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The Spring Revel
The Paris Review is mourning the loss of our publisher Susannah Hunnewell, who died June 15 at her home in New York at the age of fifty-two. In this post, we are gathering the intimate remembrances of those who knew her well.
In our column Poetry Rx, readers write in with a specific emotion, and our resident poets take turns prescribing the perfect poems to match. This week, Kaveh Akbar is on the line.
This week, the staff of ‘The Paris Review’ goes to Montreal, considers the scaffold, and listens to Bob Dylan for hours upon hours.
Our monthly column Feminize Your Canon explores the lives of underrated and underread female authors.
“One man wrote me, saying, ‘You know who you are? You're nothing but a Captain Bly pissing up a drainpipe!’”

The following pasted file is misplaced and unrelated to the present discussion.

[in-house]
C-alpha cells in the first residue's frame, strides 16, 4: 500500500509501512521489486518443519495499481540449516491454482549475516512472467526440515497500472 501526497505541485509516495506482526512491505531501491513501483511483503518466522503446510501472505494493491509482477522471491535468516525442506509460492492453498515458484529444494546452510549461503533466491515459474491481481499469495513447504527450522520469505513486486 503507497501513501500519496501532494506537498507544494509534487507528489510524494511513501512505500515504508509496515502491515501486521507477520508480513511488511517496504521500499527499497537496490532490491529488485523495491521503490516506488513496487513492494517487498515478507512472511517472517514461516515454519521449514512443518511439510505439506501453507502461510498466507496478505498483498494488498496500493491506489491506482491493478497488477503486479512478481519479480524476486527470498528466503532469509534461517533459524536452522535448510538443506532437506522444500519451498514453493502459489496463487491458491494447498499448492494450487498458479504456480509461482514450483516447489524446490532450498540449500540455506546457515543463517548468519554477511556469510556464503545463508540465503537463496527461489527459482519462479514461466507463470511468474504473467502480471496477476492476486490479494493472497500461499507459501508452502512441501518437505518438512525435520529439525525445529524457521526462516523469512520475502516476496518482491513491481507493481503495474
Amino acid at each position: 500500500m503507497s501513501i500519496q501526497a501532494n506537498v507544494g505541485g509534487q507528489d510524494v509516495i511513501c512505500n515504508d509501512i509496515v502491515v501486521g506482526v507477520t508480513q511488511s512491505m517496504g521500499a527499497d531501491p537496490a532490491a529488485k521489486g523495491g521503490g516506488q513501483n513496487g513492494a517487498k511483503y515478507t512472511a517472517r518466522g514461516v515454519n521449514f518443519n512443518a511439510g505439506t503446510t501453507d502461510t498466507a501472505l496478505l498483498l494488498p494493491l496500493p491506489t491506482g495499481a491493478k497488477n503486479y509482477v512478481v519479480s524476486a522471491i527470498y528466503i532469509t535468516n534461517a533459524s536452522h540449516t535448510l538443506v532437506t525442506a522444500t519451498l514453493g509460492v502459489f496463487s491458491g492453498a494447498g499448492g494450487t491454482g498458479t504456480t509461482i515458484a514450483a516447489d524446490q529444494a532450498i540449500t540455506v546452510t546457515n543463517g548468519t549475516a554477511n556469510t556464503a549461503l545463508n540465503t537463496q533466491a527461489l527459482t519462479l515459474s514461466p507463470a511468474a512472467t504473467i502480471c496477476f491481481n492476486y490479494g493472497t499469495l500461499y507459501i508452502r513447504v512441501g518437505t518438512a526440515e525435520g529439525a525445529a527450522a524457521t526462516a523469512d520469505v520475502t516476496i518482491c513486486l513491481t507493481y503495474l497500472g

Tonight, the light lasts and lasts. The solstice is a special day, irregular, when doors swing open that are otherwise closed. There are extra layers of possibility afoot. Open yourself, why not, ease yourself toward a more primal state of mind.
Cooking up recipes drawn from the works of various writers.
In Brazil we knocked the doors of poor people. They answered in threadbare football jerseys, in stained mesh shorts, in Havaianas thin as reeds. We called them humble. We called them receptive. We were Mormon missionaries. We were chest-deep in optimism.
I used to be friendly with a kid called Sam Bamburger, whose mother was the first woman I ever heard of to get divorced. Sam was about nine at the time and up to that point something of an all-American kid, except maybe shorter and paler.